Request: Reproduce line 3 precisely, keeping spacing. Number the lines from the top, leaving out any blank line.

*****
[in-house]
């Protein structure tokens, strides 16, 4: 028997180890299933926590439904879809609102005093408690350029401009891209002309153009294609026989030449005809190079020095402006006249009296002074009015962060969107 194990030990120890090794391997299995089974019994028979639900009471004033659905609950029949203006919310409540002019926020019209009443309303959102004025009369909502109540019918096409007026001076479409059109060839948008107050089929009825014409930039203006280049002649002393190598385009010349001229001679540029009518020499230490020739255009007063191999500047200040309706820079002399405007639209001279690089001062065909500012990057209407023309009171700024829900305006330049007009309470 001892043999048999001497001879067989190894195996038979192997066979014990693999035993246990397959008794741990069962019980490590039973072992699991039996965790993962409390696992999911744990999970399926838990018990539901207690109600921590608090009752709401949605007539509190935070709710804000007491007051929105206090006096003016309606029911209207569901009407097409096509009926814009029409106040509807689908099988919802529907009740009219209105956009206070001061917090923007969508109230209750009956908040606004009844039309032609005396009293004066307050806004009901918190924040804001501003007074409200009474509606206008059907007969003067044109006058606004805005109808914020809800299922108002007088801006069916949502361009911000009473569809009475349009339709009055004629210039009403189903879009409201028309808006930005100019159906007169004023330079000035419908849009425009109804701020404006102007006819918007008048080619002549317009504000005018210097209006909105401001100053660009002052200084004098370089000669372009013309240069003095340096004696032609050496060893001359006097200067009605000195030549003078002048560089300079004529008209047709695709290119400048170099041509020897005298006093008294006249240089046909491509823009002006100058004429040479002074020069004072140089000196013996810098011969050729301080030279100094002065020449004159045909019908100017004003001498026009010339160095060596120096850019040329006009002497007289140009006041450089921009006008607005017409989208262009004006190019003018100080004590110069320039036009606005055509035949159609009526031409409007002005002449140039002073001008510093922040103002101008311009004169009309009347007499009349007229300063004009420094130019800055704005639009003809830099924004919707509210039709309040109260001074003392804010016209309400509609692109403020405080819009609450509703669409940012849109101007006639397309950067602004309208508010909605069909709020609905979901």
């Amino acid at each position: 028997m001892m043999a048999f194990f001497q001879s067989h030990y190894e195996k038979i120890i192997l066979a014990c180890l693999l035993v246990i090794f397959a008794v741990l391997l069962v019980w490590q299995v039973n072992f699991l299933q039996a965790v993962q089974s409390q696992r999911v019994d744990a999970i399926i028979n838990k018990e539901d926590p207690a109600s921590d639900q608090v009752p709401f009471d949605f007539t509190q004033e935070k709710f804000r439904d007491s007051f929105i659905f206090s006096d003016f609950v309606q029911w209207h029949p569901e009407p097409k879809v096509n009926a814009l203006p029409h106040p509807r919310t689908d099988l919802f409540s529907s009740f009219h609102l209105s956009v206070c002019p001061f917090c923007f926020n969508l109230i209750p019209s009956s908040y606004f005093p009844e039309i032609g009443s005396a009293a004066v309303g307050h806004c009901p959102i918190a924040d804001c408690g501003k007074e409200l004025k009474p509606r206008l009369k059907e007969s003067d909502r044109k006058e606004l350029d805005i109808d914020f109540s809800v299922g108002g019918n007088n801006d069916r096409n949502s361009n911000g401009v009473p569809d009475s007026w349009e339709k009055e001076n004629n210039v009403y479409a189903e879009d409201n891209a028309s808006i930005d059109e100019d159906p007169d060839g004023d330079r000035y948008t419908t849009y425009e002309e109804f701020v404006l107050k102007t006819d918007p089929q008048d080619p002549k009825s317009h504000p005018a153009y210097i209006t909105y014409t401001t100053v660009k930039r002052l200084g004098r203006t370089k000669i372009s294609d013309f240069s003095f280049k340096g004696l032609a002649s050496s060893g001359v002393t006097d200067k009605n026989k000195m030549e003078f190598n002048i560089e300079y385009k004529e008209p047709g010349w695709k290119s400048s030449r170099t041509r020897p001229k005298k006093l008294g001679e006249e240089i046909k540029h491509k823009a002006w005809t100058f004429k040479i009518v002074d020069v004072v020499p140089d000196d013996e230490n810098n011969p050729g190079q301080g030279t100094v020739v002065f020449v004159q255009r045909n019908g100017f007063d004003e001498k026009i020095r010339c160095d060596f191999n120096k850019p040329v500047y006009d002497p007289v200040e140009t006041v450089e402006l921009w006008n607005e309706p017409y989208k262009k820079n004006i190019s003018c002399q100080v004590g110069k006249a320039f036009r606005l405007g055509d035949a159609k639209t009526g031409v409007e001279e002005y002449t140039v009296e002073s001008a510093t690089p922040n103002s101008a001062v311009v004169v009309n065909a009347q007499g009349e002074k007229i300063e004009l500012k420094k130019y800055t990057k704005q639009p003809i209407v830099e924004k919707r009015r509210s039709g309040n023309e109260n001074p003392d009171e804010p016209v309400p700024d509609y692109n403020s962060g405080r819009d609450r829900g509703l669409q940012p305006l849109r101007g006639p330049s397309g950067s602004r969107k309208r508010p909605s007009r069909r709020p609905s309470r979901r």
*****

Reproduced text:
């Amino acid at each position: 028997m001892m043999a048999f194990f001497q001879s067989h030990y190894e195996k038979i120890i192997l066979a014990c180890l693999l035993v246990i090794f397959a008794v741990l391997l069962v019980w490590q299995v039973n072992f699991l299933q039996a965790v993962q089974s409390q696992r999911v019994d744990a999970i399926i028979n838990k018990e539901d926590p207690a109600s921590d639900q608090v009752p709401f009471d949605f007539t509190q004033e935070k709710f804000r439904d007491s007051f929105i659905f206090s006096d003016f609950v309606q029911w209207h029949p569901e009407p097409k879809v096509n009926a814009l203006p029409h106040p509807r919310t689908d099988l919802f409540s529907s009740f009219h609102l209105s956009v206070c002019p001061f917090c923007f926020n969508l109230i209750p019209s009956s908040y606004f005093p009844e039309i032609g009443s005396a009293a004066v309303g307050h806004c009901p959102i918190a924040d804001c408690g501003k007074e409200l004025k009474p509606r206008l009369k059907e007969s003067d909502r044109k006058e606004l350029d805005i109808d914020f109540s809800v299922g108002g019918n007088n801006d069916r096409n949502s361009n911000g401009v009473p569809d009475s007026w349009e339709k009055e001076n004629n210039v009403y479409a189903e879009d409201n891209a028309s808006i930005d059109e100019d159906p007169d060839g004023d330079r000035y948008t419908t849009y425009e002309e109804f701020v404006l107050k102007t006819d918007p089929q008048d080619p002549k009825s317009h504000p005018a153009y210097i209006t909105y014409t401001t100053v660009k930039r002052l200084g004098r203006t370089k000669i372009s294609d013309f240069s003095f280049k340096g004696l032609a002649s050496s060893g001359v002393t006097d200067k009605n026989k000195m030549e003078f190598n002048i560089e300079y385009k004529e008209p047709g010349w695709k290119s400048s030449r170099t041509r020897p001229k005298k006093l008294g001679e006249e240089i046909k540029h491509k823009a002006w005809t100058f004429k040479i009518v002074d020069v004072v020499p140089d000196d013996e230490n810098n011969p050729g190079q301080g030279t100094v020739v002065f020449v004159q255009r045909n019908g100017f007063d004003e001498k026009i020095r010339c160095d060596f191999n120096k850019p040329v500047y006009d002497p007289v200040e140009t006041v450089e402006l921009w006008n607005e309706p017409y989208k262009k820079n004006i190019s003018c002399q100080v004590g110069k006249a320039f036009r606005l405007g055509d035949a159609k639209t009526g031409v409007e001279e002005y002449t140039v009296e002073s001008a510093t690089p922040n103002s101008a001062v311009v004169v009309n065909a009347q007499g009349e002074k007229i300063e004009l500012k420094k130019y800055t990057k704005q639009p003809i209407v830099e924004k919707r009015r509210s039709g309040n023309e109260n001074p003392d009171e804010p016209v309400p700024d509609y692109n403020s962060g405080r819009d609450r829900g509703l669409q940012p305006l849109r101007g006639p330049s397309g950067s602004r969107k309208r508010p909605s007009r069909r709020p609905s309470r979901r």